The methodology behind it all was wildly fascinating to me. The way that spells were written was unique and creative, but I was especially charmed with a book only having so many uses before it faded. This just made so much sense given how the books were written! I can’t say more about that, but trust me, it’s fantastic!

Finally, the background written around scribes and magic as well as all the artefacts found in the library totally fed into my lust for history! I loved the more immediate history we got detailing the FMC’s families before they were born, but also the history we got from generations before that. It made me think, “Did this type of thing actually exist?!?!” This was just like when I watched Jurassic Park for the first time and thought “THIS COULD TOTALLY HAPPEN!”.

3. I liked all three main characters and felt they definitely had their own voices as I read. They were all underdogs in their own ways and I love that! Usually we get one, but we got three here!

Joanna (little sister and magic wielder) was the quintessential goodie good who did everything she was told to without many questions, stayed dutiful and loyal to her family, and ultimately was a prisoner in her own life of solitude. I loved watching her step out of her comfort zone, forge relationships with new people, and ultimately learn to do something she thought she never could.

Esther (big sister and non-magic wielder) was the dictionary definition of the wild child, runaway. Never staying in the same place for too long and never establishing roots until one day everything changed, forcing her to go back to basics, find her way home, and simultaneously find her place in the magical world.    

Nicholas (the lone, living scribe) was the sheltered but well-off “chosen one”. Left as the only scribe in the world, Nicholas was treated as no more than a machine for his…abilities, but otherwise was given anything and everything he could possibly want, including one super cute sidekick Pomeranian! Watching him develop relationships with several people and overcome his personal hurdles like a BOSS was so satisfying.

And I would be remiss if I didn’t mention Collins, Nicholas’s hilarious bodyguard, who was really like the fourth MC. Collins’s love for the female Pomeranian, Sir Kiwi(!), his hilarious bickering back-and-forth with Nicholas, and his intelligence despite being sidelined as the brawn in their equation, made him easily my favorite character in the entire story.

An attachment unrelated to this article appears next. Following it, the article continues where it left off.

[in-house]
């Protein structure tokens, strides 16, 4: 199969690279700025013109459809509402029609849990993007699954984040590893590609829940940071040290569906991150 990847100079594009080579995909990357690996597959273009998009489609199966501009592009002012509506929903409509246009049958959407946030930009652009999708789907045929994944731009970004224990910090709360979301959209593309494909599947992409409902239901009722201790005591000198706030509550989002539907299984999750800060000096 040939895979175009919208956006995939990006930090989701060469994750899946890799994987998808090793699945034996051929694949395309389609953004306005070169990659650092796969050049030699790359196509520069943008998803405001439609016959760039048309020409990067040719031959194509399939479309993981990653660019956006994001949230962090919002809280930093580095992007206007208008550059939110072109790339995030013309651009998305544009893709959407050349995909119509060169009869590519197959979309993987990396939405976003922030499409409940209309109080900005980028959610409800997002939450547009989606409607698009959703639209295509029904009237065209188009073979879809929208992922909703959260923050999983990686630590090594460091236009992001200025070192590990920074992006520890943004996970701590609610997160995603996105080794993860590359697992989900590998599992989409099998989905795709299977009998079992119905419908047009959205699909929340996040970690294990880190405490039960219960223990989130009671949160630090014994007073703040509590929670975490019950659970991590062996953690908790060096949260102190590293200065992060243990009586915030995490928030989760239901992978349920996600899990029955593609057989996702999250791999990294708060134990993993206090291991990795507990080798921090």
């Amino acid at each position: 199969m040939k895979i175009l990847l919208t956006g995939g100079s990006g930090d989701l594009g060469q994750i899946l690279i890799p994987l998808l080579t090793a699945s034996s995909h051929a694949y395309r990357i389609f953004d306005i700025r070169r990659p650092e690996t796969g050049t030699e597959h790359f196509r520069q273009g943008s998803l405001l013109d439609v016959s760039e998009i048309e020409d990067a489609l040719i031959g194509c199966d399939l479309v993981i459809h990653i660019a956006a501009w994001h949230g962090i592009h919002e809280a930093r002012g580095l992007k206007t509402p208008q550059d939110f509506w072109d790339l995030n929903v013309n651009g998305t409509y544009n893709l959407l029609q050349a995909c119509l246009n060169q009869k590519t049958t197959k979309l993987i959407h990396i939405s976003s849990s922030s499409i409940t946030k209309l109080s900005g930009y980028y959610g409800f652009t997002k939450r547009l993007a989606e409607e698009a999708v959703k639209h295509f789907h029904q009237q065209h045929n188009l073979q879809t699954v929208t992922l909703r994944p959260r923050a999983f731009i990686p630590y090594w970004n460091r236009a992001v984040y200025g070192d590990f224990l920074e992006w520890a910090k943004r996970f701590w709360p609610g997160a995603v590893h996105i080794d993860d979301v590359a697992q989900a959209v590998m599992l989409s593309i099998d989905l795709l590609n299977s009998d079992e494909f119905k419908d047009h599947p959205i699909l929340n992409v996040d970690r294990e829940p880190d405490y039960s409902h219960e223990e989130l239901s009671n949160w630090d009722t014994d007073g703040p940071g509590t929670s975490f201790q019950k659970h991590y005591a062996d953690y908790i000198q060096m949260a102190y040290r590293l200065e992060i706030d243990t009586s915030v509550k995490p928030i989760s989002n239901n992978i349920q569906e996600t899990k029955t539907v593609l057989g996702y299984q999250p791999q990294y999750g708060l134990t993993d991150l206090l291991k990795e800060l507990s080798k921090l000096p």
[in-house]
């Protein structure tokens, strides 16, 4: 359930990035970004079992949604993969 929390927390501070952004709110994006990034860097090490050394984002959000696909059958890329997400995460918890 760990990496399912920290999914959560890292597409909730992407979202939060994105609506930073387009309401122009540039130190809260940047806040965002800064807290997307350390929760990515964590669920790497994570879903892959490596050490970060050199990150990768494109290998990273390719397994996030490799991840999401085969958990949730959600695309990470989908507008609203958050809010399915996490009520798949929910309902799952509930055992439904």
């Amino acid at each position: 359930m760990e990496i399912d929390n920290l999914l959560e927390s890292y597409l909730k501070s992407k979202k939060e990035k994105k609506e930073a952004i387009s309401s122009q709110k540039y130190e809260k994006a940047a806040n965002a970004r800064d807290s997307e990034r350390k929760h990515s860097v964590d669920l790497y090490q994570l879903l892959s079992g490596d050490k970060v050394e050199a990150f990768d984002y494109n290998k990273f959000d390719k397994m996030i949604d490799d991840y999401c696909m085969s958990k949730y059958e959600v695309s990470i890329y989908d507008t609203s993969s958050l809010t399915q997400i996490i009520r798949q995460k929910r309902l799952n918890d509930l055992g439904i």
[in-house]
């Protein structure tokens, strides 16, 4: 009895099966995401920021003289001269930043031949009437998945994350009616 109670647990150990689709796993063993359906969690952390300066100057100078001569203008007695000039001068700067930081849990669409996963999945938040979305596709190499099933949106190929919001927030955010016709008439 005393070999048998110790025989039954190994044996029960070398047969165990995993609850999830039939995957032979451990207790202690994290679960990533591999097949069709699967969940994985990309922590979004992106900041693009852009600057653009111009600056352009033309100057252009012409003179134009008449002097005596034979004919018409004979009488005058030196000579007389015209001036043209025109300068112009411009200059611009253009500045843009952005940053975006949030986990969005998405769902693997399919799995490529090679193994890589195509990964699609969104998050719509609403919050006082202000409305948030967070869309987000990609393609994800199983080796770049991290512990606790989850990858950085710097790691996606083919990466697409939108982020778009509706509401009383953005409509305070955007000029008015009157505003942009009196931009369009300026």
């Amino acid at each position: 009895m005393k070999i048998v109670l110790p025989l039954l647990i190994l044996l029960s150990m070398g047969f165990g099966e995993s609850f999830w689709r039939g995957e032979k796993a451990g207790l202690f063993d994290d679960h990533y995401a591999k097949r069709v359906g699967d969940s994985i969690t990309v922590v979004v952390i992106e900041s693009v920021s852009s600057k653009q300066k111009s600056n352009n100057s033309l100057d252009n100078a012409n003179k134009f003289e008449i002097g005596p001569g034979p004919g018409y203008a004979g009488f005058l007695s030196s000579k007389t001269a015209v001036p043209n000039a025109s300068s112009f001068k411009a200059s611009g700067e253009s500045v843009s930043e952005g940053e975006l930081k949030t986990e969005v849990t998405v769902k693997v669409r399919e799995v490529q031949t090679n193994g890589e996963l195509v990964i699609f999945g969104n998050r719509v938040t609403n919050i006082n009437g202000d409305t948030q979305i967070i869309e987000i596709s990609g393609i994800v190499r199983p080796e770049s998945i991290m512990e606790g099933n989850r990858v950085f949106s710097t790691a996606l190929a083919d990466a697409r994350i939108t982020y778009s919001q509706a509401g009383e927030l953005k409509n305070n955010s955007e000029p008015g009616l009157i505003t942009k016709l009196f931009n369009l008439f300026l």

4. Finally, this book did a great job tying everything together. From small things in the beginning of the book that later became significant, to the tattooed quote that followed Esther throughout the entire story, there were so many “AHA!” moments in this one that I loved.

What could have been better:

1. I wish we had gotten a bit more romance! I’m a romance junkie, and the description saying “this is a suspenseful and richly atmospheric novel that draws readers into a vast world filled with mystery and magic, romance, and intrigue” tells me there is going to be some grand romance. However, I felt the book was missing this piece with both FMCs. Don’t get me wrong, there was romance for sure, both of which I was all for, but there just wasn’t enough there for me.

Final Thoughts:

Such a beautifully written story with a unique take on magic, sisterhood, and unlikely heroes.

Final Rating: 

4.5 eye-opening stars!

About the Author:

EMMA TÖRZS is a writer, teacher, and occasional translator based in Minneapolis, Minnesota. Her fiction has been honored with an NEA fellowship in prose, a World Fantasy Award for Short Fiction, and an O. Henry Prize. Her stories have been published in journals such as Ploughshares, Uncanny Magazine, Lightspeed, Strange Horizons, and American Short Fiction. She received her MFA from the University of Montana, Missoula, and is an enthusiastic member of the Clarion West class of 2017.